Abstract: With the increase of life expectancy, the risk of infections related to medical devices and/or chronic wounds typical of the elderly, is raising dramatically. Current treatment and prophylaxis of medical device-associated infections are based on systemic and/or local administration of classical antibiotics, and medical device removal in the case of confirmed persistent infection; this is a heavy burden, especially because bacterial resistance to current antibiotics is now widespread [1]. The scenario is similar for chronically infected wounds, particularly those more common to the elderly or bedridden, like venous leg ulcers, pressure ulcers or diabetic foot ulcers [2]. These are major causes for concern, as the decline in the effectiveness of current antibiotic therapies leads to poor prognosis when persistent infection is installed, especially for people with age-aggravated conditions like immune system deficiency, diabetes, venous insufficiency, or osteoarticular impairment, among others. The search for new strategies has been an active field of research for the past decades, but is now becoming a matter of urgency, due to the increasing prevalence of multi-drug resistant pathogens. Antimicrobial peptides (AMP) are amongst the most promising agents to tackle this terrible menace in the post-antibiotic era [3,4]. This talk will address our recent efforts in this regard, with a particular focus on use of click chemistry approaches to develop new peptide-based constructs, from AMP-grafted antibacterial chitosan coatings to enzymatically stable antimicrobial peptide-ionic liquid conjugates with potent antimicrobial activity.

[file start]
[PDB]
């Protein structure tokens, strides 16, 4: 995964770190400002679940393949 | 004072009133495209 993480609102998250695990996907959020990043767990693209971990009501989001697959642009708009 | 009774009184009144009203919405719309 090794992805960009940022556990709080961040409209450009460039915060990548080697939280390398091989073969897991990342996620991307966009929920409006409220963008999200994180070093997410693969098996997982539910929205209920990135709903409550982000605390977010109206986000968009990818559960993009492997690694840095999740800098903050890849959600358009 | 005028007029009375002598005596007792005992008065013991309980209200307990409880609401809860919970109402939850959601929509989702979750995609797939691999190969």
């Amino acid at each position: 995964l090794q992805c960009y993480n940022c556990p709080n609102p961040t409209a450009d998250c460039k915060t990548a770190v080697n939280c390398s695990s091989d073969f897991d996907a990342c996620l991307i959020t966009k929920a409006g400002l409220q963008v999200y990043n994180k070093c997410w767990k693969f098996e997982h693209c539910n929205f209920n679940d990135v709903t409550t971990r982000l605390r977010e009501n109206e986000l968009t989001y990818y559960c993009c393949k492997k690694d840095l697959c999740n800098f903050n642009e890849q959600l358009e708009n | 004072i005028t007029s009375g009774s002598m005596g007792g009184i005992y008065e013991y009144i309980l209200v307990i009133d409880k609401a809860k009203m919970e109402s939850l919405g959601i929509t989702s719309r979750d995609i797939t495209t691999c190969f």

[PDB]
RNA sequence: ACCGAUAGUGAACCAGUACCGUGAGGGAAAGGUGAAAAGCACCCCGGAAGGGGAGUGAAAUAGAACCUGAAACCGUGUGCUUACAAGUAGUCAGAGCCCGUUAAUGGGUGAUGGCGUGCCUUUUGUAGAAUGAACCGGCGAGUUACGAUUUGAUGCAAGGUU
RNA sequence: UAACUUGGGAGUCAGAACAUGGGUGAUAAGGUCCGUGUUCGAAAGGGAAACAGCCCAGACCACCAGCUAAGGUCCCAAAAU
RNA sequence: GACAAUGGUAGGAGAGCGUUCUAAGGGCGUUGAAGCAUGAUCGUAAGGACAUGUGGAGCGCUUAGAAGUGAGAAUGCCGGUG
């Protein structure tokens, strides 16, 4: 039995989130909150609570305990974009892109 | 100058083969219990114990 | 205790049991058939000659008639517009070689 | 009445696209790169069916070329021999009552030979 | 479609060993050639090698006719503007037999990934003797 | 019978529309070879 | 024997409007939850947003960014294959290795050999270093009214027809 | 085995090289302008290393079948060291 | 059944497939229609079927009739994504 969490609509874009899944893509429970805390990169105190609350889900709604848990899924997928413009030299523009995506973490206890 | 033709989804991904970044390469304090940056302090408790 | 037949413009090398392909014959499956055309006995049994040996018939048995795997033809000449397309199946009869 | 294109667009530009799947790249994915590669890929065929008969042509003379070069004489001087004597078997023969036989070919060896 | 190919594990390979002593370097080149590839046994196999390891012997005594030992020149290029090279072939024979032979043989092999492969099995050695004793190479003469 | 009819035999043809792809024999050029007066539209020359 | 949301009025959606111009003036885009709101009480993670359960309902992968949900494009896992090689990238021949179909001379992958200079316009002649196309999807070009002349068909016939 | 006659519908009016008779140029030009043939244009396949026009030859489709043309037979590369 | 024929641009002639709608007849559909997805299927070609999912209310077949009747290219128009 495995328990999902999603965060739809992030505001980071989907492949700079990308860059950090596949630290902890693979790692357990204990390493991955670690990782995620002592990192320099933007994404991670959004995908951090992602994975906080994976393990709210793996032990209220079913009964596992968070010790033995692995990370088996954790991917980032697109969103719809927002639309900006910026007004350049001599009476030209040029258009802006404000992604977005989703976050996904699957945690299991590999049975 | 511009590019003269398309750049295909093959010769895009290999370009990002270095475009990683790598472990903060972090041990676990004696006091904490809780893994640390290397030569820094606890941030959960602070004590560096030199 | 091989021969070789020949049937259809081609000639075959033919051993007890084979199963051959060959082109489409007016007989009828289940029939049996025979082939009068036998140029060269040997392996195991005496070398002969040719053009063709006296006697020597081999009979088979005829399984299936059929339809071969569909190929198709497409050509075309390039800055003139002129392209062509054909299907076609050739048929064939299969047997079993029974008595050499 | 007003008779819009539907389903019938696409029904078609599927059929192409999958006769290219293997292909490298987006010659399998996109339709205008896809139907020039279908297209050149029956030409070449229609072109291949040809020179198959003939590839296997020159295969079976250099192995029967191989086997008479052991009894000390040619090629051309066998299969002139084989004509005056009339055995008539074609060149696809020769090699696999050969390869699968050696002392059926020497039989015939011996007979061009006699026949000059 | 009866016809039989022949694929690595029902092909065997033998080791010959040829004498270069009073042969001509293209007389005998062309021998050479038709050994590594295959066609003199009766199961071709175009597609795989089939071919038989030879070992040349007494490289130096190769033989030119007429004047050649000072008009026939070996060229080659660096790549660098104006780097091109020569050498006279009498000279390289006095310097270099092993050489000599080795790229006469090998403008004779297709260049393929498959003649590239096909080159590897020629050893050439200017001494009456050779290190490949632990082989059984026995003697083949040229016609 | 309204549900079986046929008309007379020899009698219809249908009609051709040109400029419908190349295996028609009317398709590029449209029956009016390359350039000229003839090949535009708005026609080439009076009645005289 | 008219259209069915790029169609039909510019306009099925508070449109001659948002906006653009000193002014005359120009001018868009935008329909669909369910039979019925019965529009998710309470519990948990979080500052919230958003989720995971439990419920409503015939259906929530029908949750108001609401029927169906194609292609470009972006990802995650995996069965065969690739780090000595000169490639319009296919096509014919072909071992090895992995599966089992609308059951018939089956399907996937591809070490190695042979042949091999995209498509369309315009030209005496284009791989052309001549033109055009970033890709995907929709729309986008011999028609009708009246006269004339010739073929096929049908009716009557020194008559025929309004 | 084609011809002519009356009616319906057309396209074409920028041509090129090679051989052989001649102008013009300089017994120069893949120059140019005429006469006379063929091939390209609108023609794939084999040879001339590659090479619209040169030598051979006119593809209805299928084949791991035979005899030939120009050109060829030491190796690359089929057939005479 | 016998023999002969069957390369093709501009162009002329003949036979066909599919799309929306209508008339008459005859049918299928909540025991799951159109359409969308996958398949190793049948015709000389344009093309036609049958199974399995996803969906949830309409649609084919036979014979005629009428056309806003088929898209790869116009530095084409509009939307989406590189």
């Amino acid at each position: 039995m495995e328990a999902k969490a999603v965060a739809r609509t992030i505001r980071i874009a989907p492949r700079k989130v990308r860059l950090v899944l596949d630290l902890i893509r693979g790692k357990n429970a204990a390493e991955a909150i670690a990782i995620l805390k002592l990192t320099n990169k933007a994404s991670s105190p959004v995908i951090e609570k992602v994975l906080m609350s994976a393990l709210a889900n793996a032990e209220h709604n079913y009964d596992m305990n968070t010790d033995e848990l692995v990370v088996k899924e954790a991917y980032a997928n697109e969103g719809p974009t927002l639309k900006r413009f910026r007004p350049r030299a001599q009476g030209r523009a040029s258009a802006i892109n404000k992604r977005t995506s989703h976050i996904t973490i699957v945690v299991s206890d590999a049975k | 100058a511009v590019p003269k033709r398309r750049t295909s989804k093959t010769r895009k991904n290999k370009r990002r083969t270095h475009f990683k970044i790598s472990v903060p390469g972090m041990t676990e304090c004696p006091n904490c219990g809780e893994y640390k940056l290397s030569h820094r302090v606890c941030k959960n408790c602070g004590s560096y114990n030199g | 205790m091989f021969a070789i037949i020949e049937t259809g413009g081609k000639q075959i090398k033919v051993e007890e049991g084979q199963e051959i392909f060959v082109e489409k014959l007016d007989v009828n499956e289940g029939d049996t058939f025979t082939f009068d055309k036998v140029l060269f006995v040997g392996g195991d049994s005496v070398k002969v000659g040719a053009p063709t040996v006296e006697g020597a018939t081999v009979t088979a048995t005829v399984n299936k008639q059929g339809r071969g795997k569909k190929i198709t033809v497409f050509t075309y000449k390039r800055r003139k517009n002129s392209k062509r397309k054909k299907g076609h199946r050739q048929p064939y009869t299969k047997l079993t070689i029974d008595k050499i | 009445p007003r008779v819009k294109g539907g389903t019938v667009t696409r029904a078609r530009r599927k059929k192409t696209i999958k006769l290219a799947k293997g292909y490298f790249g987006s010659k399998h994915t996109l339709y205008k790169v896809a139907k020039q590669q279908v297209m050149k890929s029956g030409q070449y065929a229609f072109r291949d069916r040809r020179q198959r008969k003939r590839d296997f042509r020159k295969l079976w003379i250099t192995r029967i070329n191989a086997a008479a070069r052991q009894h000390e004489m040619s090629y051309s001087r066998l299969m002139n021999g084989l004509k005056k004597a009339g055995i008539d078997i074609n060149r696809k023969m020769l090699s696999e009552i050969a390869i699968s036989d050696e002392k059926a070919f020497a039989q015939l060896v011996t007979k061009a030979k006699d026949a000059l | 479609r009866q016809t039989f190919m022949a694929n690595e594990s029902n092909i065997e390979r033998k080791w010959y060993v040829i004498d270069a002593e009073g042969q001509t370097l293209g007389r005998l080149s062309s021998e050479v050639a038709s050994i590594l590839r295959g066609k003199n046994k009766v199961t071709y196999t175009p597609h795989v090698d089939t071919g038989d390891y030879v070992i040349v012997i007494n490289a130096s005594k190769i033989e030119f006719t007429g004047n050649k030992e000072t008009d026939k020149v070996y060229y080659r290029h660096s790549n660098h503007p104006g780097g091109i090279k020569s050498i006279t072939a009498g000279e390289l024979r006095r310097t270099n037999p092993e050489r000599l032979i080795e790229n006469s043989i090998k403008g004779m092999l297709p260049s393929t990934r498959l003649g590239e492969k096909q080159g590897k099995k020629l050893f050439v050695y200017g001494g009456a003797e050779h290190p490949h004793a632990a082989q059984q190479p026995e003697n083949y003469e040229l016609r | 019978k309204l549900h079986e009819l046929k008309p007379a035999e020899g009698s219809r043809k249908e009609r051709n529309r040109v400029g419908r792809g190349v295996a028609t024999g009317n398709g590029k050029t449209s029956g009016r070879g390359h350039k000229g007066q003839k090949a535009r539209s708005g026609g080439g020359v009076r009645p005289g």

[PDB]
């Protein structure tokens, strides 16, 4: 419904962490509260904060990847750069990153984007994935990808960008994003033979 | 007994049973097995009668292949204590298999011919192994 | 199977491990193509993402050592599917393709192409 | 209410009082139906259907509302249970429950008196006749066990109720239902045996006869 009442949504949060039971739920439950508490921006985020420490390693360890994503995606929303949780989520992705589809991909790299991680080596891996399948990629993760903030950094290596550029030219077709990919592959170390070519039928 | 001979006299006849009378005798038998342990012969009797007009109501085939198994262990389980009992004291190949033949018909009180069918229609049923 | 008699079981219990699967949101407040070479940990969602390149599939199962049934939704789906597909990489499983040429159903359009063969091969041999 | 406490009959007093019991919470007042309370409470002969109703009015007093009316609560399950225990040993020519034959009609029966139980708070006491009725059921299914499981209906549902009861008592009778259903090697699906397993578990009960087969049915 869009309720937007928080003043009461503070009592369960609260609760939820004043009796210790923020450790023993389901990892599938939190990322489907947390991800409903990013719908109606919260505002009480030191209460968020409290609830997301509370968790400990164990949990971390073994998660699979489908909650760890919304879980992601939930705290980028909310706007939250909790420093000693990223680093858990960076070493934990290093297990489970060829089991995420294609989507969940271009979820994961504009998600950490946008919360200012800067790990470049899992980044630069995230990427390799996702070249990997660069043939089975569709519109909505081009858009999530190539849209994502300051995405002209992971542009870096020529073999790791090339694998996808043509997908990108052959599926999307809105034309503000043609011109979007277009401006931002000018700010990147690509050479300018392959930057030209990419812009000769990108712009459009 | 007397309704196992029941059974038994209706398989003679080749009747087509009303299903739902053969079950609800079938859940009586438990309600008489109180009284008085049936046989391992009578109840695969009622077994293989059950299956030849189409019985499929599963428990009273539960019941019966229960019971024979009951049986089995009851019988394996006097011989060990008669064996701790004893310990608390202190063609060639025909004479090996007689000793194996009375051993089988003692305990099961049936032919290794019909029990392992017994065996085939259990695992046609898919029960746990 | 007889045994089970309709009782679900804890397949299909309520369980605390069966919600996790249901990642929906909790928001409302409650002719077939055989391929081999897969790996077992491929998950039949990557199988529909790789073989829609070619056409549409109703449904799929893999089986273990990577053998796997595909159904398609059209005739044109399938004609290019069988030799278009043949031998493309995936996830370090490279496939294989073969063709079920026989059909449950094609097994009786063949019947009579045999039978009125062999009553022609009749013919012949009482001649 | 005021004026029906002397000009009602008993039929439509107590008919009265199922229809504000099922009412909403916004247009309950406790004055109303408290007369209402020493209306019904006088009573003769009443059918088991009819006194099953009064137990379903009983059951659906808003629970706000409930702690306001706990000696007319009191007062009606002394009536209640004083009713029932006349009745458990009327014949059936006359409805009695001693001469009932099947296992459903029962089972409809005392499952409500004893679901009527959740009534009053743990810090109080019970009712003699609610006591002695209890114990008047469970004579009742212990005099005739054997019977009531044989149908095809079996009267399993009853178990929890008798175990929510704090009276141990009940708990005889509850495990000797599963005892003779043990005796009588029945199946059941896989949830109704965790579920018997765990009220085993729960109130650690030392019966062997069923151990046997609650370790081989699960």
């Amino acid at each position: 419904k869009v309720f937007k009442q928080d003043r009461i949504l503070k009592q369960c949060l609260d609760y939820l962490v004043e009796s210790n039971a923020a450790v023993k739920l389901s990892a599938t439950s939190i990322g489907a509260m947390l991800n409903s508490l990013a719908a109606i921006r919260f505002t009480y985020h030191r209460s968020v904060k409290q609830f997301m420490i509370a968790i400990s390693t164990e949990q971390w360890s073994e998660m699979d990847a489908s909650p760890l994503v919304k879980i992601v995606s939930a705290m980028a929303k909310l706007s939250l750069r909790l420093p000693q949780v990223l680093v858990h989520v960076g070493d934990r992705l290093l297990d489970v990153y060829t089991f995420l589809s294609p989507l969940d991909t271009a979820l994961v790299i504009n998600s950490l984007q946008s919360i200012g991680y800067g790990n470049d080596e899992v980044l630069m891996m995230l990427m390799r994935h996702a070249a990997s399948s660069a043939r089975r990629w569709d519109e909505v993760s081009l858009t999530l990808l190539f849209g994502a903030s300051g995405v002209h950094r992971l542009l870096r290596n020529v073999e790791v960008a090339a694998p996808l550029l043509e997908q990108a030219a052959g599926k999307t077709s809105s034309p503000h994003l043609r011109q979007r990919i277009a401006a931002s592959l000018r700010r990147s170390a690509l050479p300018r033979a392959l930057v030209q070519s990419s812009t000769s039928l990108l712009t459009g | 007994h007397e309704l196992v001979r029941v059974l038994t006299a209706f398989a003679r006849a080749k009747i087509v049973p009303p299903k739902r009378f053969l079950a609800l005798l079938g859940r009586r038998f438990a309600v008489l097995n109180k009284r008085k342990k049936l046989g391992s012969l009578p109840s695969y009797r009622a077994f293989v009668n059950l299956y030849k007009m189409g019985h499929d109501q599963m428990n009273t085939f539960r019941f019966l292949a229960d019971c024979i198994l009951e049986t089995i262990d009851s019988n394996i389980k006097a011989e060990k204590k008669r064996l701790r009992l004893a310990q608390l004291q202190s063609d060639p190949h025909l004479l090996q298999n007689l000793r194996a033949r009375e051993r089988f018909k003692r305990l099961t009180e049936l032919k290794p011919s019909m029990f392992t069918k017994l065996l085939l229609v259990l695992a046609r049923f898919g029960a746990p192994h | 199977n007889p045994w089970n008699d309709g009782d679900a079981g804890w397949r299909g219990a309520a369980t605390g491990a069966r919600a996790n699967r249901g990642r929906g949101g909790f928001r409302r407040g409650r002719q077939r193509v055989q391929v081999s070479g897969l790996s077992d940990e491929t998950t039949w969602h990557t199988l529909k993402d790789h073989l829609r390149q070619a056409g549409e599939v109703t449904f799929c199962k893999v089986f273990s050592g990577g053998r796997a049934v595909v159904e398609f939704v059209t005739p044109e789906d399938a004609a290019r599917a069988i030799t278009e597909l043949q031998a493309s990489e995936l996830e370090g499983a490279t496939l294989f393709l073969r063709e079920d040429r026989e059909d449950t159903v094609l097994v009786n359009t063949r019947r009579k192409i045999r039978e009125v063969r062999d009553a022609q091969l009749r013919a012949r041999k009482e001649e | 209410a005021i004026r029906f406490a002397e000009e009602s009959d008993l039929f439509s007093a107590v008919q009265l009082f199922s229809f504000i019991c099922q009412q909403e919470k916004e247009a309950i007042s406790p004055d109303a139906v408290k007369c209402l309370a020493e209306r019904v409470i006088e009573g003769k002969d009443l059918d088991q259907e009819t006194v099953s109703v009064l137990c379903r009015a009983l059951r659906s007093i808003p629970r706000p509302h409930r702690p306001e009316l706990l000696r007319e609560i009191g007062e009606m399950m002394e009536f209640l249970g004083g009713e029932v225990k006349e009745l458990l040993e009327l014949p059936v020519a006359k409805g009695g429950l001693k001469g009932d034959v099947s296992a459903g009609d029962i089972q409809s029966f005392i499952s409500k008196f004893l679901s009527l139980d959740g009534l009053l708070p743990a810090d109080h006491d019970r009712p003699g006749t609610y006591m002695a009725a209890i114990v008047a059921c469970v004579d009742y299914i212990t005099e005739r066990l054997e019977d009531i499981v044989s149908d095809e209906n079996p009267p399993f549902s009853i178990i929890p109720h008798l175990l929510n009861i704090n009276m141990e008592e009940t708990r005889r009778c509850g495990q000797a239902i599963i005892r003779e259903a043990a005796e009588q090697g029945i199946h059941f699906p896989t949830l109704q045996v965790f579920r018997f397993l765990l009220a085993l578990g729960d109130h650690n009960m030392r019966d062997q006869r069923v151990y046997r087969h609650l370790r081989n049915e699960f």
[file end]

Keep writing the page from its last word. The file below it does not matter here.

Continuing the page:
Dr. Per A. Löthman

Dr. Per A. Löthman

Foviatech GmbH, Hamburg, Germany
Speech Title:


Dr. Marcin Runowski

Dr. Marcin Runowski

Associate Professor
Department of Rare Earths
Faculty of Chemistry
Adam Mickiewicz University in Poznań
Poland
Speech Title: Development of multifunctional, inorganic lanthanide-based (nano)materials exhibiting luminescence phenomena, and their application as contactless optical sensors


Dr. Giuseppe Pellicane

Dr. Giuseppe Pellicane

Department of Biomedical Sciences (BIOMORF)
Universita' degli studi di Messina
Messina, Italy

(Honorary) Associate Professor
School of Chemistry and Physics
University of Kwazulu-Natal
Pietermaritzburg, South Africa
Speech Title: Nano-structuring of polymer blends at the interface driven by topology